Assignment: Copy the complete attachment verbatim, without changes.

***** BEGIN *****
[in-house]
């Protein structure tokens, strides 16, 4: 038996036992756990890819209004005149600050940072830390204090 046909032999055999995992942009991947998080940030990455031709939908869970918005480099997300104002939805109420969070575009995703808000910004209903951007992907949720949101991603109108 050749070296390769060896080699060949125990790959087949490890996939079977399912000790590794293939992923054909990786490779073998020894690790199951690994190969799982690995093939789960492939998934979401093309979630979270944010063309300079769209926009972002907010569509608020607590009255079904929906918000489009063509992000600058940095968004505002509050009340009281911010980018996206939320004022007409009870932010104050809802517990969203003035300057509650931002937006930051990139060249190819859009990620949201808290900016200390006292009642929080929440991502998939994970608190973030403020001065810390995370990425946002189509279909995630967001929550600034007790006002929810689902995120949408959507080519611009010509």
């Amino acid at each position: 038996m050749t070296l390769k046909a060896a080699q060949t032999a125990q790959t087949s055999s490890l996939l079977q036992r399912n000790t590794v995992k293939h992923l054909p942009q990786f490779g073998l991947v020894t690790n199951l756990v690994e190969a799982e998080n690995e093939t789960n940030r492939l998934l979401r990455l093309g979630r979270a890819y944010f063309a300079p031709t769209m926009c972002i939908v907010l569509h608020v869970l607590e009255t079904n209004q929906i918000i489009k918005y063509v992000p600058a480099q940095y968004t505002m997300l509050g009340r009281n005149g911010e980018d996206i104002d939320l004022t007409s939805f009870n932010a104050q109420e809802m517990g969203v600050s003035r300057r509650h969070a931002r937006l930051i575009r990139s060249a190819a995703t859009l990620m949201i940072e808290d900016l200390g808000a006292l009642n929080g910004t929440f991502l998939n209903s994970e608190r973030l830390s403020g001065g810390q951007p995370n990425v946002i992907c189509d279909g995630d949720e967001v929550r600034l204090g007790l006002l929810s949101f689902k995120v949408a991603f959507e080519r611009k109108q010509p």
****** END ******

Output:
[in-house]
């Protein structure tokens, strides 16, 4: 038996036992756990890819209004005149600050940072830390204090 046909032999055999995992942009991947998080940030990455031709939908869970918005480099997300104002939805109420969070575009995703808000910004209903951007992907949720949101991603109108 050749070296390769060896080699060949125990790959087949490890996939079977399912000790590794293939992923054909990786490779073998020894690790199951690994190969799982690995093939789960492939998934979401093309979630979270944010063309300079769209926009972002907010569509608020607590009255079904929906918000489009063509992000600058940095968004505002509050009340009281911010980018996206939320004022007409009870932010104050809802517990969203003035300057509650931002937006930051990139060249190819859009990620949201808290900016200390006292009642929080929440991502998939994970608190973030403020001065810390995370990425946002189509279909995630967001929550600034007790006002929810689902995120949408959507080519611009010509």
């Amino acid at each position: 038996m050749t070296l390769k046909a060896a080699q060949t032999a125990q790959t087949s055999s490890l996939l079977q036992r399912n000790t590794v995992k293939h992923l054909p942009q990786f490779g073998l991947v020894t690790n199951l756990v690994e190969a799982e998080n690995e093939t789960n940030r492939l998934l979401r990455l093309g979630r979270a890819y944010f063309a300079p031709t769209m926009c972002i939908v907010l569509h608020v869970l607590e009255t079904n209004q929906i918000i489009k918005y063509v992000p600058a480099q940095y968004t505002m997300l509050g009340r009281n005149g911010e980018d996206i104002d939320l004022t007409s939805f009870n932010a104050q109420e809802m517990g969203v600050s003035r300057r509650h969070a931002r937006l930051i575009r990139s060249a190819a995703t859009l990620m949201i940072e808290d900016l200390g808000a006292l009642n929080g910004t929440f991502l998939n209903s994970e608190r973030l830390s403020g001065g810390q951007p995370n990425v946002i992907c189509d279909g995630d949720e967001v929550r600034l204090g007790l006002l929810s949101f689902k995120v949408a991603f959507e080519r611009k109108q010509p």